It’s been almost a decade since we’ve heard much from sculptor John Bisbee. He’s shown up at other artists’ openings and appeared as a subject in other artists’ art. But we haven’t seen much of his own work since a mid-career retrospective at the Portland Museum of Art in 2008.
This summer, the Center for Maine Contemporary Art features Bisbee’s latest manipulations of the bright common spike in an exhibition titled “John Bisbee | American Steel.” It opens June 30 in Rockland, and for the first time, Bisbee is using his art to talk about politics. The title of the exhibition is a metaphor for larger conversations about economics, culture and America’s uncertain place in the world.
Bisbee forges and welds and transforms the common nail’s simple form into complex sculptures. For more than 30 years, he’s found new ways to tease the nail into a surprising range of forms, from one-ton abstract mounds to a display of wallmounted, perfectly legible cursive that almost feels delicate.
Back in 2010, he told the Maine Sunday Telegram, “What fascinates me about art is what one person can do with a single idea.”
Bisbee, who lives in Brunswick, has embodied that notion throughout his career and does so still today in this latest body of work that CMCA will show this summer.
For the first time in his career, he’s embraced the narrative, something that’s entirely new. And it’s been many years since he’s made figurative objects, said CMCA director Suzette McAvoy.
“‘American Steel’ is an American story,” she said. “It’s John’s response as an artist to the current social and political situation, framing it in a way that reveals the historical threads of our contemporary condition.”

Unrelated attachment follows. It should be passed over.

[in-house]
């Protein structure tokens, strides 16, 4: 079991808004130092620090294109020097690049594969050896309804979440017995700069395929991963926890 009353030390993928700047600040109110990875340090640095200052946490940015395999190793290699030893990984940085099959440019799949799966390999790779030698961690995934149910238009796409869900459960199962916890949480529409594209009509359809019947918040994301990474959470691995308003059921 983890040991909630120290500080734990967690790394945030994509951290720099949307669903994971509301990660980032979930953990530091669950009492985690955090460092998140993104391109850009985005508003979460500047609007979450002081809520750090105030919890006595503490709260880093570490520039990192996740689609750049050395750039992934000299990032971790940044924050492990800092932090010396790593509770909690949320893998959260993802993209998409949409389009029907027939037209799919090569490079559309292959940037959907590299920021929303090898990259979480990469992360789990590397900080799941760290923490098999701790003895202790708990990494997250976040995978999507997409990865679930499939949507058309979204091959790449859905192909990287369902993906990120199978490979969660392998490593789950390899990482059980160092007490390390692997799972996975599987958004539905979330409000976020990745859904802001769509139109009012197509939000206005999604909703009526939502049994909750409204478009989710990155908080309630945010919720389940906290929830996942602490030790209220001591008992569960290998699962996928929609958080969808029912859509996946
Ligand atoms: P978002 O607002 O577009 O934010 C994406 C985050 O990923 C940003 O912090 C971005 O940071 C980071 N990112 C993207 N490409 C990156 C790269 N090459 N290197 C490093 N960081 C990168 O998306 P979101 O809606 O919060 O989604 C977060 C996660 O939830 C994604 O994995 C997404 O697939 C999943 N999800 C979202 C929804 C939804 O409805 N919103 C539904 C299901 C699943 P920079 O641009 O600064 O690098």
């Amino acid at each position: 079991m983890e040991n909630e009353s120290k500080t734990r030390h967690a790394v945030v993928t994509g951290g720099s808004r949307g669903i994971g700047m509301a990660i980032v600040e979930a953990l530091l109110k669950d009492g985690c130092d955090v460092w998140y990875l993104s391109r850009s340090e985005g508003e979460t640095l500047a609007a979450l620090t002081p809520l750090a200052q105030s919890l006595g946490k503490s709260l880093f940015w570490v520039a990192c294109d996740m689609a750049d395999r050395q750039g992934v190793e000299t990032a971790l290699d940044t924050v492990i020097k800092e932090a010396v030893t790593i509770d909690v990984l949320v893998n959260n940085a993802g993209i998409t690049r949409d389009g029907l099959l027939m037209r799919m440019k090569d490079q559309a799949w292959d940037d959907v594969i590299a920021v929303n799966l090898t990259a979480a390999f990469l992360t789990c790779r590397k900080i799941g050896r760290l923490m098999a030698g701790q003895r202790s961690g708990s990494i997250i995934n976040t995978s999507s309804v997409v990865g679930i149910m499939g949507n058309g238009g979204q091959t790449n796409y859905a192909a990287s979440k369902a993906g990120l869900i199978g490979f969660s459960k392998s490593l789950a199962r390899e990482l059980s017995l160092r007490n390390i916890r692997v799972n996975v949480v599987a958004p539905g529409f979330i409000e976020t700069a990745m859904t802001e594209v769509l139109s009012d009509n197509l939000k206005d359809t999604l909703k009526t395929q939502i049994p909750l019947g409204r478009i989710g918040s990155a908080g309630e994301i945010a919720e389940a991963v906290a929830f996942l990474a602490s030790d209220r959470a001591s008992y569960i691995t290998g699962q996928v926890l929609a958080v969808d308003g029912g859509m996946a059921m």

Bisbee has always said that he intends to impose every iteration of his idea until he has exhausted all possibilities. “American Steel” shows that he’s still very engaged in that process and driven by his obsession, twisting, bending and pounding nails into recognizable forms like bathtubs and three-legged stools, a pair of oars and length of chain. He’s also making handguns and arrows. The new work is large and small, rugged and refined. Some pieces hang on the walls.
Others rest on the floor.
He’ll install several individual pieces in a single room at CMCA, creating a narrative about America, President Trump and tribalism. As much as anything, “American Steel” is a statement about the state of America, told against a backdrop of the changing landscape of American manufacturing and the mechanization of labor.
Writing in the exhibition catalog, Glenn Adamson, former director of the Museum of Arts and Design in New York and a senior scholar at the Yale Center for British Art, suggests that the pieces in “American Steel” were “made in a spirit of solidarity with workers of all kinds; each nail expresses the idea of things joined together.”
In his artist statement, Bisbee says he’s never allowed politics to enter his work “because I was so sealed in my own abstract juices, that the world was never able to penetrate. Well that bubble’s been burst. I did not see any of this coming, but I couldn’t escape the gravity of this national moment. It has made me dwell intensely on our past, while clinging even tighter to a shiny, true future,” he writes. “The only hope is empathy and love, and above all, we need to strengthen and maintain our unwavering faith in the Almighty Bright Common Spike.”
Staff Writer Bob Keyes can be contacted at (207) 791-6457 or email@example.com Twitter: pphbkeyes